So, the cheese and herb bread: The recipe from Around My French Table was savory cheese and chive bread, but since I was fresh out of chives, I decided to do rosemary. I think next time I would try thyme as it’s not as assertive as rosemary (it can taste soapy), but I think you could pretty much do any herb you had on hand. This principle goes for the cheese as well. I used cheddar, but you could use any number of cheeses. Hard cheeses would be best, I think, but there’s white cheddar, swiss, gruyere, gouda, and lots of others that I think would be interesting. The recipe also called for walnuts. I skipped them and was sorry I did. I definitely wanted a little crunch in the bread.
I’m sure the original recipe is exceptional because even with all my changes it turned out really well. It’s was best warm, just out of the oven, but it’s good at room temperature, too. When I had a few slices left over the next day, I toasted them on a baking sheet at 350 degrees and made them a little crunchy. Spread with goat cheese, this toasted version was my favorite way to eat it! And I think, toasted, it would be a great little bite with white wine or champagne (if you wanted to get really fancy).
Again, as with all the recipes that the FFWD group does, they ask that you don’t post the actual recipe, so if you think you want to try this, don’t hesitate to leave me a message in the comments and I’ll email you the recipe. I can highly recommend the book, but I know how it is.
March 4, 2011 § 3 Comments
I made these the other day, but, the week got away from me, and here it is, already Friday. Thankfully, I participate in an online cooking group called French Fridays with Dorie. Since this is from her cookbook, Around My French Table, and since it IS Friday, this will be MY French Friday with Dorie. (just a note: the group recipe for this week, Savory Cheese and Chive Bread, is on it’s way…and it’s a good one. I hope the online cooking group doesn’t kick out chronically late people!)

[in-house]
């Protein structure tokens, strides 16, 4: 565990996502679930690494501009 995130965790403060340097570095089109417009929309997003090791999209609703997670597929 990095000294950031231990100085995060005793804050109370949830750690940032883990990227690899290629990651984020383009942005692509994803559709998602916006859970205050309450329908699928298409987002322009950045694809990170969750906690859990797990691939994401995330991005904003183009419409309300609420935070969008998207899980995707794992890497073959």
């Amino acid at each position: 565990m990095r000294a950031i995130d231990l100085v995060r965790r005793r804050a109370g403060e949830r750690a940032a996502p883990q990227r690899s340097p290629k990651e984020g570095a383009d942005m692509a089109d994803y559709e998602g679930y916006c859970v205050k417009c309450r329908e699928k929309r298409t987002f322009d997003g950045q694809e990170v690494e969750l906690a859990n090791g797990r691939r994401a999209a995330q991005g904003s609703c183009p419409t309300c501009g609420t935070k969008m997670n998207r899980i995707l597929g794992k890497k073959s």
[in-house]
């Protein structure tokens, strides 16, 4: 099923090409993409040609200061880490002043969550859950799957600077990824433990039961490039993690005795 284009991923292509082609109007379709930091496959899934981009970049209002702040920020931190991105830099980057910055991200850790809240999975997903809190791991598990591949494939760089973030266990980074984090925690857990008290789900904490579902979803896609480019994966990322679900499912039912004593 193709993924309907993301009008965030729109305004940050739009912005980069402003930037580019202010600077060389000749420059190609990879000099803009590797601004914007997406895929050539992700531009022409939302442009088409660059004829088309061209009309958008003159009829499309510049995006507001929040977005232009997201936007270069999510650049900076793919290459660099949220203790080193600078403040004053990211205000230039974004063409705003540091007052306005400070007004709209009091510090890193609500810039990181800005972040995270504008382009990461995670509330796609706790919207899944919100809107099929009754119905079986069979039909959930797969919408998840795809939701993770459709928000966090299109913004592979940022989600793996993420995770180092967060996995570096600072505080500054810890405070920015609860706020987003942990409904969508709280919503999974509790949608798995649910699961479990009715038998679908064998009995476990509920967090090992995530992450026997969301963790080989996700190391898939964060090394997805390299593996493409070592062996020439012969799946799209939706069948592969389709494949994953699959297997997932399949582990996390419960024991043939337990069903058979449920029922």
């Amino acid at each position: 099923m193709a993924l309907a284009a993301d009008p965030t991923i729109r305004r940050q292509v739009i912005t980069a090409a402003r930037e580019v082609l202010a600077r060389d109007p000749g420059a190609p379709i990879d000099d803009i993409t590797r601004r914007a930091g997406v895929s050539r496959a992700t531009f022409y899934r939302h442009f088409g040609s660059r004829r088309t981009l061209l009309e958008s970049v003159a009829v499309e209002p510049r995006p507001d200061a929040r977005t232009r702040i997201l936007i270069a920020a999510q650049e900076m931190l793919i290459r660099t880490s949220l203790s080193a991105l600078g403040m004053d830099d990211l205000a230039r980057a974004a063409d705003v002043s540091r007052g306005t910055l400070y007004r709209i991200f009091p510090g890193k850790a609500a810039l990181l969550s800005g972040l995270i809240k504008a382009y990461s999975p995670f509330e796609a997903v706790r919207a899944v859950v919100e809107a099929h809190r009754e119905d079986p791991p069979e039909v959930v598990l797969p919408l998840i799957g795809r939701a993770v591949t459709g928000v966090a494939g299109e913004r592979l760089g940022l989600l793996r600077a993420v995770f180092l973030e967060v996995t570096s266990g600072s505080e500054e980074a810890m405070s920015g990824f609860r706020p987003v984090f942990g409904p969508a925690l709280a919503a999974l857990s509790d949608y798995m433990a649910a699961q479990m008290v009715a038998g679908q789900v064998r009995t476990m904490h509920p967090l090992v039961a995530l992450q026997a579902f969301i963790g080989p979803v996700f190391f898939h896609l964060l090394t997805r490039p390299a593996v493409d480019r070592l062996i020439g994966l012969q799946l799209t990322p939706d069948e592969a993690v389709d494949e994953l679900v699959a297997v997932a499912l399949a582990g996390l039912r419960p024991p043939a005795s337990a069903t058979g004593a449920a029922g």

Anyway, a little background on this recipe is in order. Financiers originated in a Paris patisserie in the 19th century near the Paris Stock Exchange. The traditional shape of a financier is in the shape of a little gold bar to appeal to the money men who came in for quick treats (as you can see from the pictures, you can use a mini muffin tin if you don’t have the special bake ware of French patisseries).
I know what you are going to say when you read the recipe. Almond flour? That’s not easy! Well, I had it left over from making the almond orange tart from a couple of weeks ago. So, cut me some slack. But, really, if you don’t just have it laying around, get some almonds without their skins (aka blanched almonds) and puree them in a food processor or blender not letting it go too long (or it will turn into almond butter). You can also get really fancy and do both as seen in this dreamy video. The flavor is totally worth it.
Henry, my five-year old, LOVED these things. He is ready for the next round of “muffins”. He even said, “Hey mom, we should put some of the lemon skin inside the muffins next time, not just on the outside. That would be REALLY good!” He loves his lemon skin, what can I say?
Financiers with Lemon glaze (or Muffins with Lemon Skin)
adapted from Around My French Table by Dorie Greenspan
I added the lemon glaze to the plain Financier recipe. They were really good as written (hello, brown butter) but, I wanted to see what the lemon would do and we like it (see quote above).
***This batter needs to be chilled after mixing for at least an hour. Mixing it before bed and baking in the morning would be great, but it keeps, refrigerated, for 3 days, so you could make way ahead of time if need be.
12 Tablespoons unsalted butter
1 cup sugar
1 cup almond flour (or meal)
6 large egg whites
2/3 cup all-purpose flour
2 Tablespoons lemon juice
zest of 1/2 lemon
1/2 cup confectioners sugar (sifted if you want to get fancy)
Melt butter in a medium saucepan and bring it to a very gentle boil over low heat. You want the butter to become golden in color. The deeper the color, the better the “hazelnut” flavor, but you shouldn’t let it go too far. The milk solids can burn quickly once you are at this point, so keep a close eye on it and remove from the heat when it has a nutty aroma. Take the pan off the heat and put it aside.
Mix the sugar and almond flour in another saucepan over low heat. immediately add in egg whites and stir, again, not leaving the pan unattended. Stir for about 3 minutes or until the mixture looks whitish and runny and is hot to the touch. Take that pan off the heat and mix in the flour. Gradually mix in the melted butter.
Pour the batter into a heatproof bowl and cover with a piece of plastic wrap, pushed down on the surface of the batter. Put into the refrigerator and chill the batter for at least an hour (overnight is fine and it will keep in your refrigerator for 3 days).
Preheat your oven to 400 degrees F and butter your pan (whatever shape you are using). Place the molds on a baking sheet. (Bake in batches if you don’t have enough pans, but make sure you let them cool before you refill them.)